Monday, July 10, 2006

Living today

John Bunyan

"You have not lived today until you have done something for someone who can never repay you."
--John Bunyan

This quote greets me every time I walk into my local YMCA for a session on the weights. It hangs on the wall, a 2' x 4' placard just above the leg press. And it has haunted me for years. When I first read this, I thought to myself, "What a challenge. Do I live up to this?" But, as time has passed and I have continued to be confronted by this quote, I find myself asking if I have reacted to this challenge or if I have merely acknowledged it. This quote has gone from a passing notice to an idea that fills my mind. I do not go a single day without contemplating this challenge to action.

Why do these words haunt me so? It is easy to say that I live up to this challenge, but as yet I do not believe in my heart that I have even begun to act in such love toward others. A few months ago I raised this point in a small group discussion and my wife's response to my self-doubt (which was the same response as all the ladies present) was that I constantly act for my wife and my daughter, my friends and family, showing them love and kindnesses that they can never repay. My feeling on this, which was echoed by all the men present, was that while I do do these things, I also receive something back - the love and companionship of Erin and Tabitha, the favor returned for a favor given. I may not be payed back in kind, but I am repayed through the continuing relationship. What I doubt in these acts of giving is my own selflessness, which I perceive as the heart of John Bunyan's quote. Do I act truly selflessly in anything? That is the question that hangs on my heart. That is what haunts me.

How do I justify my own actions when I compare them to the challenges that Jesus gave in the Beatitudeses? Am I merciful? Do I seek to make peace with and between my brothers? Can I admit to serving Christ through serving His creation, as in Matthew 25? Am I feeding the hungry? Am I clothing the naked? Do I minister to the sick and imprisoned? And what of Paul's challenge in Romans 13:8 "Let no debt remain outstanding, except the continuing debt to love one another, for he who loves his fellow man has fulfilled the law." (NIV) To be perfectly honest, I can say that I try to feed and clothe the needy. I have always felts called to minister through encouragement to those who need such. What Bunyan's quote stirs in me is not guilt over inaction, but the question of whether I do all that Jehovah has called me to, or do I do just enough to allay my conscience?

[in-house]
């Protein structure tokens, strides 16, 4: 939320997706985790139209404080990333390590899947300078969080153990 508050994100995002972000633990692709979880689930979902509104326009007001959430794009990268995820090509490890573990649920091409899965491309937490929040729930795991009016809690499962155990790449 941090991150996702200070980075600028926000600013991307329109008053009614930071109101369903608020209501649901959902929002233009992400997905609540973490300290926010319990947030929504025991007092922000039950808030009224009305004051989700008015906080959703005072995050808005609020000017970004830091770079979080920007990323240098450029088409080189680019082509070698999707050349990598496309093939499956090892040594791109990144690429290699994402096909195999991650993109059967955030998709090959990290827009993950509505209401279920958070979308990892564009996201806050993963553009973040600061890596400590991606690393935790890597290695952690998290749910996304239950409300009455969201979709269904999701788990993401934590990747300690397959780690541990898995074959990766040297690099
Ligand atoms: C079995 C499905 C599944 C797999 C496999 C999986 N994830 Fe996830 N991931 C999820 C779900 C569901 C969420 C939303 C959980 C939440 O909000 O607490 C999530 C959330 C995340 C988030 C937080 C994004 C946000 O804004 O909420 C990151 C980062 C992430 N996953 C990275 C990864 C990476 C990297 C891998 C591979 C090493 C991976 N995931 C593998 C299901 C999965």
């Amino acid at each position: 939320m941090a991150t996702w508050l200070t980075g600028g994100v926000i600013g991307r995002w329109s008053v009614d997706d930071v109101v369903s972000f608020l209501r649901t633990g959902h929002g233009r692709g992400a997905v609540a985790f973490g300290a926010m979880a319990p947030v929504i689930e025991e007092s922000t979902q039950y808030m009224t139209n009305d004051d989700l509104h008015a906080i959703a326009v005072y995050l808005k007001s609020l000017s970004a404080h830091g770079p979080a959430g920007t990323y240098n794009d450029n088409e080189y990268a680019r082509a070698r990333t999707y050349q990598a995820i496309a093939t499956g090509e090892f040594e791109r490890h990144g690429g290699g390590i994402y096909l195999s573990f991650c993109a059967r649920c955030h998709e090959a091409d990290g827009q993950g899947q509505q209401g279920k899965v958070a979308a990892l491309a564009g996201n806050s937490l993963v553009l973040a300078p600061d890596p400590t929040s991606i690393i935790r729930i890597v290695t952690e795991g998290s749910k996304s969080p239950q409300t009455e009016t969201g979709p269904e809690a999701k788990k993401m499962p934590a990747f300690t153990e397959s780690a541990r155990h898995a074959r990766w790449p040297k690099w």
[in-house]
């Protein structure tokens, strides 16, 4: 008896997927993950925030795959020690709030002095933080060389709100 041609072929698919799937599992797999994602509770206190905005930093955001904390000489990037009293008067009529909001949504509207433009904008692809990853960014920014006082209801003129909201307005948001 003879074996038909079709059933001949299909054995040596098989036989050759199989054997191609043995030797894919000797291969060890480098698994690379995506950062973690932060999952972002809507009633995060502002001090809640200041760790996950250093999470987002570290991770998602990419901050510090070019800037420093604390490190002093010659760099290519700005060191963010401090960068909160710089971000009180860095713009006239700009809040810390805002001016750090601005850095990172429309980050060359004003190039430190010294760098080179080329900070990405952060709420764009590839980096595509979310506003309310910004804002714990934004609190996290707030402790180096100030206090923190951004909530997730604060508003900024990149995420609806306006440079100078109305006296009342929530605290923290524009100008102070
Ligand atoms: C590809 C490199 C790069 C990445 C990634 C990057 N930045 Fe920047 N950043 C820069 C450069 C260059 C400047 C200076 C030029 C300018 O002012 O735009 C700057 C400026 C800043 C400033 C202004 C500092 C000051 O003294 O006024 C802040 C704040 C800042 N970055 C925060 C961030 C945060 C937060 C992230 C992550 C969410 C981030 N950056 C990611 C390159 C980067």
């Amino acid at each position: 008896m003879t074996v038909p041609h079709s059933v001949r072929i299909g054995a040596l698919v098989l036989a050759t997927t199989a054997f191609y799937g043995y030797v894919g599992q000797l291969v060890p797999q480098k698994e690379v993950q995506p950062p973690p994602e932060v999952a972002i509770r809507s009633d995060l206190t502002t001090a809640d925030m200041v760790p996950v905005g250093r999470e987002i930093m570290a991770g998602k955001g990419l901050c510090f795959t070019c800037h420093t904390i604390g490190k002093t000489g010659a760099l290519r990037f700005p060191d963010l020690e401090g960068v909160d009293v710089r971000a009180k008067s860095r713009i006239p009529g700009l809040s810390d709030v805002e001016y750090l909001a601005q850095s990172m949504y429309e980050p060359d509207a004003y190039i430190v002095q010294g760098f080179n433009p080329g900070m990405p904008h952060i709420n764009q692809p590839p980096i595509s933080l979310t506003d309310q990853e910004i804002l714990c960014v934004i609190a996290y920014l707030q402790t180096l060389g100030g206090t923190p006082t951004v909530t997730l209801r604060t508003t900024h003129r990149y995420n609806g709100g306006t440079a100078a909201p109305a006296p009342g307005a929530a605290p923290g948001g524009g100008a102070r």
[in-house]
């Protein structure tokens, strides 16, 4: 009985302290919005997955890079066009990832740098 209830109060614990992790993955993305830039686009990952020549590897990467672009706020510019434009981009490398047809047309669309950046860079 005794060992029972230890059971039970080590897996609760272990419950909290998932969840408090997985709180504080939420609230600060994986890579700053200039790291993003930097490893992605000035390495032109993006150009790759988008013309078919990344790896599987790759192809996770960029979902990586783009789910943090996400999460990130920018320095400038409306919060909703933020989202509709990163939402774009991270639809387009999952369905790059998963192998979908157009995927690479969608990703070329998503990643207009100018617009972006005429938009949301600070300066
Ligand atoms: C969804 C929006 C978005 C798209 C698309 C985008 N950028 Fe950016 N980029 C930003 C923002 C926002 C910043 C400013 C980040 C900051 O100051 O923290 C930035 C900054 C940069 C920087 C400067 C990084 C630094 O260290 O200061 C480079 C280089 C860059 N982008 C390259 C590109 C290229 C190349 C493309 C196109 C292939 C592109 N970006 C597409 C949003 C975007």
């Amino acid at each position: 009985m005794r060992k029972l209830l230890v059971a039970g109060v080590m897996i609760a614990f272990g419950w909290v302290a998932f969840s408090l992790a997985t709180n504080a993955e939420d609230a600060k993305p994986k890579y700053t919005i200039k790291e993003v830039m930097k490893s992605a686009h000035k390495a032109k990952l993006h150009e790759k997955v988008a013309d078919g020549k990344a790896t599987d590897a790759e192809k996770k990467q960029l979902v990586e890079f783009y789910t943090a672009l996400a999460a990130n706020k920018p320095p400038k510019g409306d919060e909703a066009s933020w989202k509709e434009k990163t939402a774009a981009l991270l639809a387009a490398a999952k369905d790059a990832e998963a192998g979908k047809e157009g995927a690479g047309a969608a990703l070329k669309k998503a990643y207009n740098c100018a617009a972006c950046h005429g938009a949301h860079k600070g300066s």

As to the question of living today, I believe that many days I would find myself without a pulse. Perhaps the challenge Bunyan throughs out is a bit too exacting, in the specification of helping those who may never help you. But, even when I loosen the stricture to be simply acting to build up, encourage and love those around me - which is what God's love for us compels us to do - I find that I still fall short. So many days I sleepwalk, never living the gospel and I am challenged to wake up.

"The world is sleeping in the dark,
That the church can't fight, cause it's asleep in the light,
How can you be so dead, when you've been so well fed,
Jesus rose from the grave, and you, you can't even get out of bed,
Oh, Jesus rose from the dead, come on, get out of your bed."

Keith Green, Asleep in the Light

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1 comment:

Anonymous said...

Where is this quote from? I can't find a valid reference anywhere. Write to baptyterian(nospamplease)

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